Although the Lean quality improvement methodology was initially developed to improve the quality and productivity of automotive factories, it has been used with great success in industries and settings of all types, including software development, government, retail, and other service settings.
Healthcare organizations, in particular, have found that the approach can be used to reduce costs and improve quality of care, patient safety, and satisfaction at the same time.
What is Lean Healthcare?
The core concept of Lean healthcare is to identify every step in a process, such as a patient visit, and determine which actions add value, which steps do not add value (i.e., "waste"), and which measures could be improved. The people who do the work (physicians, nurses, medical assistants, front desk staff, contact center operators) are usually in the best position to improve the process to make it easier to do the work and better for the patient.
The central principles of Lean healthcare are:
Continuous improvement - Lean is an approach built on continuous improvement. Lean healthcare means developing a culture of constant improvement in which leaders are continually raising the bar to drive more value.
Value-creation - The ultimate goal of Lean is to provide more value from the patient's perspective -- focusing not just on what we do, but also on what the patient is trying to achieve in terms of health goals.
Unity of purpose - Lean can unify teams around shared goals and desired outcomes.
Respect for the people who do the work - Healthcare leaders must empower front-line workers to drive positive change, supporting and coaching them, when needed, in a collaborative way.
Visual management - Visual management tools help identify problems, provide easy access to data, and serve as places for communicating concerns and new opportunities.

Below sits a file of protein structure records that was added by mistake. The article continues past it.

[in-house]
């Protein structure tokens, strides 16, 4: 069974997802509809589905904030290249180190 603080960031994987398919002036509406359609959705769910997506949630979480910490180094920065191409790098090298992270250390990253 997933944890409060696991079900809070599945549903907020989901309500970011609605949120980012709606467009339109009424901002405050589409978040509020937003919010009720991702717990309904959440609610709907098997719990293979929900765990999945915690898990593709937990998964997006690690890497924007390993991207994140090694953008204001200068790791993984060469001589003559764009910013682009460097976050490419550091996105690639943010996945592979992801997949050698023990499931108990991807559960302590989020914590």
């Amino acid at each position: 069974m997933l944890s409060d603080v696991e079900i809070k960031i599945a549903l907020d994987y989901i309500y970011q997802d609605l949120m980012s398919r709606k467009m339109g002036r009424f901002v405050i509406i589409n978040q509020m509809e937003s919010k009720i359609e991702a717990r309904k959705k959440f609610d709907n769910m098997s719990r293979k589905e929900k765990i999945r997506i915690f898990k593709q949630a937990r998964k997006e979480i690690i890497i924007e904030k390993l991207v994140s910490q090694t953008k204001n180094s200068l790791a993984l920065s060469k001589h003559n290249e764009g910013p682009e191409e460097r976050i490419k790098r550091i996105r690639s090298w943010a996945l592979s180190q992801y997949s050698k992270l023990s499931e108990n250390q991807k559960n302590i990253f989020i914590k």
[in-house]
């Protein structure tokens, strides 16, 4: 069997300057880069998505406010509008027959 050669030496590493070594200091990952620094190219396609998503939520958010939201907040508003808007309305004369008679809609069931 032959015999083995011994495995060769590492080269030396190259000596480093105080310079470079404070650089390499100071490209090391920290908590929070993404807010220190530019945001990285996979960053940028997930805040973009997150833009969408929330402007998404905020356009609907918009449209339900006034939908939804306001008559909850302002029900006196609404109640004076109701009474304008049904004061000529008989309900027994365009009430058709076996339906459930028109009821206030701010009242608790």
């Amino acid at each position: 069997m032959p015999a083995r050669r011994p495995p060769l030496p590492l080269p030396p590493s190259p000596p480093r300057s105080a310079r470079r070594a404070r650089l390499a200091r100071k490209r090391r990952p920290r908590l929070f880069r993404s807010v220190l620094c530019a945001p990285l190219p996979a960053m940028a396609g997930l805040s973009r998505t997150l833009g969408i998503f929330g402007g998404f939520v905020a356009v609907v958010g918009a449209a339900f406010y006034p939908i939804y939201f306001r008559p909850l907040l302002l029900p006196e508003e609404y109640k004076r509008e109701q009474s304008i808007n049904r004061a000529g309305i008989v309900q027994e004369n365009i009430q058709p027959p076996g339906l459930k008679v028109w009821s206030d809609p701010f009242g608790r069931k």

Root cause problem solving - In the context of Lean, workers must identify root causes of problems and change standards to optimize processes.
Eliminating Waste in Healthcare
One way Lean is transforming healthcare is by eliminating waste in care delivery. Let's take a look at the eight wastes of Lean in healthcare:
The waste of defects includes the time spent creating a defect, reworking these defects, and inspecting these defects.
- Administration of incorrect medications
- Hospital-acquired infections and other harm
- Incorrect ICD codes entered
Waiting in healthcare is a problem for both patients and providers.
- Patients in waiting rooms (or exam rooms)
- Emergency department patients and physicians waiting for test results
- ED patients waiting to be admitted to the hospital
The waste of transportation occurs when materials (or patients) are moved around inefficiently. In healthcare, it occurs when:
- Medication is transferred from the pharmacy to where it is needed
- Supplies are moved from storage to the floor
- Patients are forced to walk from building to building for different aspects of their care
- Some of this transportation is considered "necessary" waste to be minimized, even if it can't be eliminated.
Overproduction is challenging to spot in healthcare, but it occurs when providers do more than is needed by the customer at this moment. It includes:
- Unnecessary diagnostic tests
- Ordering medications that the patient doesn't need
- Uneaten meals
Over-processing means doing more work, making it more complex or more expensive than is necessary. It takes the form of:
- Ordering complex diagnostic imagery (MRI) when a simpler method would suffice (X-ray or physical therapy)
- Surgical intervention instead of an equally effective medical alternative
- Treatment by specialists that primary providers could do
Healthcare organizations seek to minimize inventory to reduce costs related to storage, movement, spoilage, and wastage.
- Medication that may expire
- Overstocked consumables
- Excess bedside equipment
Motion refers to the unnecessary movement of providers and staff within a facility or campus. This happens when:
- Office or hospital layout is not consistent with workflow
- Supplies are not stored where patient care occurs
- Equipment is not conveniently located
8. Human Potential
Some early sources in the Lean literature refer to 7 wastes of Lean. In recent years, though, most publications have started referring to the eighth type of waste—failing to utilize people's talent or human potential. Examples include:
- Not listening to employees
- Pressuring people to hide and cover up problems
- People habitually working below their level of licensure
Examples of Lean Healthcare Implementations
The way in which Lean is implemented varies based on the organization. Our clients offer a varied set of examples:
Healthcare organizations are using lean to effectively harness the collective intellectual capital of all their team members to maximize value for patients and to slow down the unsustainable cost trajectory of healthcare.